House Pitching Death of Hubble Space Telescope Successor

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In an attempt to further tighten the national belt, the U.S. House moved this week to cut the James Webb Space Telescope from the budget, effectively threatening NASA’s follow-up to the Hubble, and the future of our eyes-in-space program. There’s something poetic (poetically dismaying, that is) about the timing, too: Space shuttle Atlantis launched just this morning—the last launch of a space shuttle probably ever—signaling the demise of NASA’s over 30-year-old shuttle program.

All it took was a voice vote by a House appropriations subcommittee to strip funding for the project. Trouble is, the program was already $1.5 billion and change over budget. It’s behind schedule, too. The Webb Telescope should’ve launched in 2014, but it’s currently delayed until 2018.

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What’s the big deal about yanking a space telescope? For starters, the Webb Telescope’s actually more than your average collection of curved mirrors and lenses. In fact it’s a full-blown infrared space observatory. Its mission: to scan for light from the very first stars, understand galaxy formation and evolution and study the origins of life in terms of planetary systems. It’s also the only thing scheduled to follow the Hubble’s mission, which ends (and apparently can’t be extended) sometime in 2014.

So should we support the funding cull or protest it? If you’re coming at it politically, positions tend to fall along current slash-or-save lines (Democrats want to save it, Republicans want to quash it). But forget the politics of spend-or-save for a moment.

Look at it through Wired‘s pro-JWST eyes, and you’ll hear this sort of argument:

…Hubble has cost the U.S. a substantial amount of money, but its contributions to science have been of incalculable worth… And JWST will be a much, much better telescope than Hubble, and not just because it has the benefit of decades-better technology. Not only will it be in a much higher orbit than Hubble, but it will be substantially larger and thus able to collect considerably more detailed and more distant observations. Scientists have some educated guesses as to what kinds of discoveries JWST could make, but it’s very likely that, as it was with Hubble, many things it will find are so revolutionary they’re simply beyond our ability to predict.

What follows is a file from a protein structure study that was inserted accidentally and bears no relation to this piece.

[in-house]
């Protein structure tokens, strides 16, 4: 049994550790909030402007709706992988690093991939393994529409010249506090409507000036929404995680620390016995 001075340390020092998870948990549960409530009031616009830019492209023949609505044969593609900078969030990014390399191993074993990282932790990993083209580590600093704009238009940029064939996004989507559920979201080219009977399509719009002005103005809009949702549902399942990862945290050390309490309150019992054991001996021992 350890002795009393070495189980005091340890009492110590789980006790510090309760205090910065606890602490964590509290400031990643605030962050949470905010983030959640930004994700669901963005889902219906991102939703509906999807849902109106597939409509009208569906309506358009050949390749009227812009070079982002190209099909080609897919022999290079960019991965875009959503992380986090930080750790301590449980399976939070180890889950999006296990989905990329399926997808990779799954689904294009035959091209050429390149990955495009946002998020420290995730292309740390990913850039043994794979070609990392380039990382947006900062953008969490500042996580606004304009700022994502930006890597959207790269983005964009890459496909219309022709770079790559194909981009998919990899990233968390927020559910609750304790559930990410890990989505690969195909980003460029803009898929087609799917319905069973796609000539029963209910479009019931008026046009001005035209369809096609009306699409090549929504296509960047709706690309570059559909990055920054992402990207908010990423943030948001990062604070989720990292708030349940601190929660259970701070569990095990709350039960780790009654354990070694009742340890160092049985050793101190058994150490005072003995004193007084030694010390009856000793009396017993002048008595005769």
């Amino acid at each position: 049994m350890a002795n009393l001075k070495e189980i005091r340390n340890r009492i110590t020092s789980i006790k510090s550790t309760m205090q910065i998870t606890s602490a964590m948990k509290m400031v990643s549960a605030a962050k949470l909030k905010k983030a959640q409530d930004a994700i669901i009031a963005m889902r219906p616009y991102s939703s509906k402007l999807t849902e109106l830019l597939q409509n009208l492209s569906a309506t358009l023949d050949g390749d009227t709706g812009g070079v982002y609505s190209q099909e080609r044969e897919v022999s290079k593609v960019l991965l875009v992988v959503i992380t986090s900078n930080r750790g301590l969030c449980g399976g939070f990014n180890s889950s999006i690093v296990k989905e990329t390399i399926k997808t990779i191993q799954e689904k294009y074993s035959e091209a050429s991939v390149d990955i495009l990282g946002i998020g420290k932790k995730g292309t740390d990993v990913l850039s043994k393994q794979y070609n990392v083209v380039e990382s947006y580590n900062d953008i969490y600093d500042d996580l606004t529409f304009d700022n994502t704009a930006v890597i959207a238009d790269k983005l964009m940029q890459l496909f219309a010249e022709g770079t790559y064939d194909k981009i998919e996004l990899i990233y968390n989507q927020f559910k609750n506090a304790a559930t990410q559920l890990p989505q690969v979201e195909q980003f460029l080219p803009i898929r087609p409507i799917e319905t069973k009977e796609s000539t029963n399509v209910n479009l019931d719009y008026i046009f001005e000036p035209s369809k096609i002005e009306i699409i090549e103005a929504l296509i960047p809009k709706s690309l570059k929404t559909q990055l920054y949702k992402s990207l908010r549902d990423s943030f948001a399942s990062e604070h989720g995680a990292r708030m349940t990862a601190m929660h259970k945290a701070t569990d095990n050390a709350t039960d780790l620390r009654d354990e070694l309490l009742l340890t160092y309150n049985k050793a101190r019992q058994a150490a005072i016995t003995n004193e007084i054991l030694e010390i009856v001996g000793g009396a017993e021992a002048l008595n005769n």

Or, alternatively, consider Science 2.0‘s hard-knocks counter-position, arguing that:

Budgets are finite. Everyone knows this except partisans in science. The $1.5 billion that JWST now claims it needs in order to not waste the billions already spent could fund 5,000 basic science research projects in space science (see While Webb Bleeds, Space Science Hemorrhages) and $1.5 billion is just the latest cost overrun, not the total budget that may come up as more engineering concerns arise – so rather than circle the wagons around this project because it is science and people want to avoid a slippery slope, scientists can do a world of good holding each other accountable and making it less necessary for politicians to do so.

I share the spirit of the first quote, but sympathize with the practical sense of the second. If the JWST is in fact an artifact of sloppy budgets or bureaucratic hobgoblins, we need to restructure the system so that craziness like going over budget by more than $1.5 billion can’t happen. Budgetary compliance shouldn’t be political. If we’re so shortsighted that budgets have to overspill by billions for admittedly ultra-complex projects like the JWST, well, Houston, meet problem.

I can’t say what the right position on JWST is since it’s already well along (according to the Baltimore Sun, one Democrat argues the project is 75% complete and that it supports 2,000 jobs, including 500 in Maryland), but if the long-term fix means we have to do more (or less) with less, so be it.

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